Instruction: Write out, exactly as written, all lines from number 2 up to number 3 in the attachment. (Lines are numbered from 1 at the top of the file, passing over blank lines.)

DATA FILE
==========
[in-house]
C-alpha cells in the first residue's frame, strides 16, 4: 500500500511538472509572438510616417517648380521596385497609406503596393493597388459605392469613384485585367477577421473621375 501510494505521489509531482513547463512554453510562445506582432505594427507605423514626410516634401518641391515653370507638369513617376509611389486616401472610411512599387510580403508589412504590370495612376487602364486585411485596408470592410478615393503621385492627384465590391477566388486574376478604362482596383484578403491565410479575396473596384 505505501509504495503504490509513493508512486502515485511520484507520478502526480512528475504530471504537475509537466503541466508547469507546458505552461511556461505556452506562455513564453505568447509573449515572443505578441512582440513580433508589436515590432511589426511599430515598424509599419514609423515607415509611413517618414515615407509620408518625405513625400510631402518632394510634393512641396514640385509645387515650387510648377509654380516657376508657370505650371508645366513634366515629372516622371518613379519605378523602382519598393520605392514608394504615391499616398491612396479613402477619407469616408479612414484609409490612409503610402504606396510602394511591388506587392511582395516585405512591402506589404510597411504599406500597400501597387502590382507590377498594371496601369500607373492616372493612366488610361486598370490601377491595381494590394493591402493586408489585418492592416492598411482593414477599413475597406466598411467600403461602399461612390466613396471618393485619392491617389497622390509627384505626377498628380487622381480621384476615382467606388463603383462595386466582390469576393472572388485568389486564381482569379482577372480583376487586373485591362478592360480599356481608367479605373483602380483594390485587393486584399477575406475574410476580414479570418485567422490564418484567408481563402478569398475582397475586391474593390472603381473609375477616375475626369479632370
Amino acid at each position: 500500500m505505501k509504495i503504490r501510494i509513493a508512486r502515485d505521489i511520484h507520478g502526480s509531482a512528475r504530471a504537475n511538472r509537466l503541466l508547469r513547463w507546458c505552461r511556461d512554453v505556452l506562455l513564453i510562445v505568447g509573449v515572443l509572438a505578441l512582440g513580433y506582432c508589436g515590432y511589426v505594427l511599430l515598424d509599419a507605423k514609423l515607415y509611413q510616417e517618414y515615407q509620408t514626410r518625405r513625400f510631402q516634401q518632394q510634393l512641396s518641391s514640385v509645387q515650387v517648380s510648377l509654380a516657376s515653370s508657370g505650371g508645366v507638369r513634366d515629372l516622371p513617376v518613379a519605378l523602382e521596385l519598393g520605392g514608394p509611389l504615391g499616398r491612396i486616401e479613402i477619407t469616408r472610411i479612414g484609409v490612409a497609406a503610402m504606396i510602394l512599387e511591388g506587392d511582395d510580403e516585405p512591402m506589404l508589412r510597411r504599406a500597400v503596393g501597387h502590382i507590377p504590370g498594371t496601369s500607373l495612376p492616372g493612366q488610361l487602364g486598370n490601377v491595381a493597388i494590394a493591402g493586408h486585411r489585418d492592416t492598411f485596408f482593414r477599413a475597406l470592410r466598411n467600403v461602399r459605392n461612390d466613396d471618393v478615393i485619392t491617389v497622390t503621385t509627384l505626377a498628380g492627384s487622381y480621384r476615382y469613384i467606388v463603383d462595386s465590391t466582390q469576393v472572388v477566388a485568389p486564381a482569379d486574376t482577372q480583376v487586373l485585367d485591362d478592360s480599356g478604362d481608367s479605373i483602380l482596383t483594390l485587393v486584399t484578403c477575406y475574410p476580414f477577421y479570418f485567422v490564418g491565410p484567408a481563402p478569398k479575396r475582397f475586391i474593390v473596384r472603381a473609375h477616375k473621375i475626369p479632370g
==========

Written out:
C-alpha cells in the first residue's frame, strides 16, 4: 500500500511538472509572438510616417517648380521596385497609406503596393493597388459605392469613384485585367477577421473621375 501510494505521489509531482513547463512554453510562445506582432505594427507605423514626410516634401518641391515653370507638369513617376509611389486616401472610411512599387510580403508589412504590370495612376487602364486585411485596408470592410478615393503621385492627384465590391477566388486574376478604362482596383484578403491565410479575396473596384 505505501509504495503504490509513493508512486502515485511520484507520478502526480512528475504530471504537475509537466503541466508547469507546458505552461511556461505556452506562455513564453505568447509573449515572443505578441512582440513580433508589436515590432511589426511599430515598424509599419514609423515607415509611413517618414515615407509620408518625405513625400510631402518632394510634393512641396514640385509645387515650387510648377509654380516657376508657370505650371508645366513634366515629372516622371518613379519605378523602382519598393520605392514608394504615391499616398491612396479613402477619407469616408479612414484609409490612409503610402504606396510602394511591388506587392511582395516585405512591402506589404510597411504599406500597400501597387502590382507590377498594371496601369500607373492616372493612366488610361486598370490601377491595381494590394493591402493586408489585418492592416492598411482593414477599413475597406466598411467600403461602399461612390466613396471618393485619392491617389497622390509627384505626377498628380487622381480621384476615382467606388463603383462595386466582390469576393472572388485568389486564381482569379482577372480583376487586373485591362478592360480599356481608367479605373483602380483594390485587393486584399477575406475574410476580414479570418485567422490564418484567408481563402478569398475582397475586391474593390472603381473609375477616375475626369479632370
Amino acid at each position: 500500500m505505501k509504495i503504490r501510494i509513493a508512486r502515485d505521489i511520484h507520478g502526480s509531482a512528475r504530471a504537475n511538472r509537466l503541466l508547469r513547463w507546458c505552461r511556461d512554453v505556452l506562455l513564453i510562445v505568447g509573449v515572443l509572438a505578441l512582440g513580433y506582432c508589436g515590432y511589426v505594427l511599430l515598424d509599419a507605423k514609423l515607415y509611413q510616417e517618414y515615407q509620408t514626410r518625405r513625400f510631402q516634401q518632394q510634393l512641396s518641391s514640385v509645387q515650387v517648380s510648377l509654380a516657376s515653370s508657370g505650371g508645366v507638369r513634366d515629372l516622371p513617376v518613379a519605378l523602382e521596385l519598393g520605392g514608394p509611389l504615391g499616398r491612396i486616401e479613402i477619407t469616408r472610411i479612414g484609409v490612409a497609406a503610402m504606396i510602394l512599387e511591388g506587392d511582395d510580403e516585405p512591402m506589404l508589412r510597411r504599406a500597400v503596393g501597387h502590382i507590377p504590370g498594371t496601369s500607373l495612376p492616372g493612366q488610361l487602364g486598370n490601377v491595381a493597388i494590394a493591402g493586408h486585411r489585418d492592416t492598411f485596408f482593414r477599413a475597406l470592410r466598411n467600403v461602399r459605392n461612390d466613396d471618393v478615393i485619392t491617389v497622390t503621385t509627384l505626377a498628380g492627384s487622381y480621384r476615382y469613384i467606388v463603383d462595386s465590391t466582390q469576393v472572388v477566388a485568389p486564381a482569379d486574376t482577372q480583376v487586373l485585367d485591362d478592360s480599356g478604362d481608367s479605373i483602380l482596383t483594390l485587393v486584399t484578403c477575406y475574410p476580414f477577421y479570418f485567422v490564418g491565410p484567408a481563402p478569398k479575396r475582397f475586391i474593390v473596384r472603381a473609375h477616375k473621375i475626369p479632370g